You also participated in the Radio Romania Cultural Awards Gala...

Yes, for years ago.

...And, if I'm not mistaken, you sang with the Jazzappella group in an edition of "Jazz in Romanian".

That's true, yes.

...so you are old aquaintances.

That's right.

How important is it for a jazz musician to fully express himself or herself also in the field of composing, not just that of performing?

This was a different stage for me. Faculty was practically this stage of singing and performing standards and of acquiring a jazz language with the help of this standards. Then came the next stage, when I felt that I had to do something and directly express what I was feeling and experiencing and to directly express what had influenced me. And, in a way, I feel like I couldn't have done it with jazz music. Let's be honest, the majority of jazz standards are from the `40s, `50s, `60s, the majority of the vocal ones. Of course, there are some newer ones too, but they are a language of american music interpreted at the highest level possible at that time. And, somehow, being stuck at the stage of reproducing that music didn't work, for me, at least.

We live in the 21st century!

Yes, and we listen to different music, we live in different times, in a different country, in the era of information. Information travels so much easier nowadays. So for me, this was a stage that I assumed and now I feel that I use this knowledge, but, in all honesty, I don't like to argue about this jazz label. Miles Davis said 50 years ago: Jazz...I'm not interested anyway. I revolutionized music every other decade anyway, and I'm not interested in its label.

Still, I will insist on this and ask you, because we are at Radio Romania Music, how would you present your music to a public that usually listens to Bach, Beethoven, Mozart?

When it comes to my music, jazz isn't the only influence. I studied the violin for 12 years and I realized that I have songs in which this is noticeable. It's a very important influence for me. Those who listen to classical music might get scared when hearing about jazz. In fact many people who don't usually listen to jazz get scared, but I think that they simply have to open up their hearts and their ears and give it a chance, not to mention that there are so many different styles and types of jazz that I am sure there is at least a tiny part that any listener could resonate with. They might not like free jazz or maybe they might if they like contemporary music... in fact there is such a fine line between them.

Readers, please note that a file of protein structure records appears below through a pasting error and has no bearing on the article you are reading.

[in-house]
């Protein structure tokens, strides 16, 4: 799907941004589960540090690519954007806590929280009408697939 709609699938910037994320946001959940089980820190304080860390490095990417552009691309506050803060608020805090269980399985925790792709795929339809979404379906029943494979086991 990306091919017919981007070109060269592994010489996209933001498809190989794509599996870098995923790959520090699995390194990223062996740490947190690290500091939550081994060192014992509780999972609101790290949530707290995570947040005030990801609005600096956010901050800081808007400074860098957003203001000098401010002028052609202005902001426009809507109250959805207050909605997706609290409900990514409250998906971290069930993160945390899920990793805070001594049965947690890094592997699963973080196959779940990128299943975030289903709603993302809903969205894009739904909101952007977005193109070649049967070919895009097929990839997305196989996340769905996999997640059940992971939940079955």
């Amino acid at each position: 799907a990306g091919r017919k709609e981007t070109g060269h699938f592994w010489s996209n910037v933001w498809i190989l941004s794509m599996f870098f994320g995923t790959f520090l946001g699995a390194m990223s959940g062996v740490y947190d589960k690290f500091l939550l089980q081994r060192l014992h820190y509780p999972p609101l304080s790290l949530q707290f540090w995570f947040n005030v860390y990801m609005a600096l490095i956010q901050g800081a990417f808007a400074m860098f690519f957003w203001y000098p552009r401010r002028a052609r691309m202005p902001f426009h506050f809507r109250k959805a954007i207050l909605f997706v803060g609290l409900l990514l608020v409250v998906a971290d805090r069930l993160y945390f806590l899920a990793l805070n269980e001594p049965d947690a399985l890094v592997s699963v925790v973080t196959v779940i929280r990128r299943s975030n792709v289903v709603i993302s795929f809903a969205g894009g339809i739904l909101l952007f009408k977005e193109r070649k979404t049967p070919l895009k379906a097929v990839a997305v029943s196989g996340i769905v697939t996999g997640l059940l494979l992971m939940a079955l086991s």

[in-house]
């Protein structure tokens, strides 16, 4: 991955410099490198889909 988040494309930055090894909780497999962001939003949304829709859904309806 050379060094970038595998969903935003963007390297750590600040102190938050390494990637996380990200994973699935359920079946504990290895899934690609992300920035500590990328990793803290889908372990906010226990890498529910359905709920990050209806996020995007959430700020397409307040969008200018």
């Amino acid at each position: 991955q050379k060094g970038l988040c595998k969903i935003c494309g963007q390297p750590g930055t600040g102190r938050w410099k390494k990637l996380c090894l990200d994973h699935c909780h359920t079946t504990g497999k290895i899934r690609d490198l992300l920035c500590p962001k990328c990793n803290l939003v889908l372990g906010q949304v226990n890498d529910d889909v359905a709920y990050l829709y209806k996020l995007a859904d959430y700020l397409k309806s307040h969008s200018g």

I would also talk a little bit about "Angel minus wings", such an interesting project, in which the borders between styles are greatly faded. How did this project come to be, what message do you want to send with this music?

I made the "Angel minus wings" album together with Tavi Scurtu - the drummer in our Quintet. As I was spending a lot of time at home, I wondered... what would it be like if the two of us made it without live instrumentalists. So that's why, in a way, it happened pretty fast. We made the album in less than a year, because we were just two people working on it, at home and electronically. There were things that only took the two of us. Of course, Michael Acker, Albert Tajti and Dan Mitrofan are featuring in some of the songs on the album. The message, (in fact that's where the title "Angel minus wings" came from) is, for me, a metaphor for the human condition, and I invite the listeners to imagine what it would be like to act like angels, even if they don't have wings, or if their wings are yet to grow. And I invite them to try to go through the world in the most beautiful way possible. And, in some way, I'm diverting the attention toward my first album, "Secret love", which is a love album, a little more personal, more intimate. Here I'm already starting to talk about people from my own experience, obviously, although sometimes I feel that there are some things that come from beyond my experience and I don't feel that I deserve any credit for it.

Mariana Nedelcu
Translated by Alexandra Victoria
MTTLC, 2nd year, University of Bucharest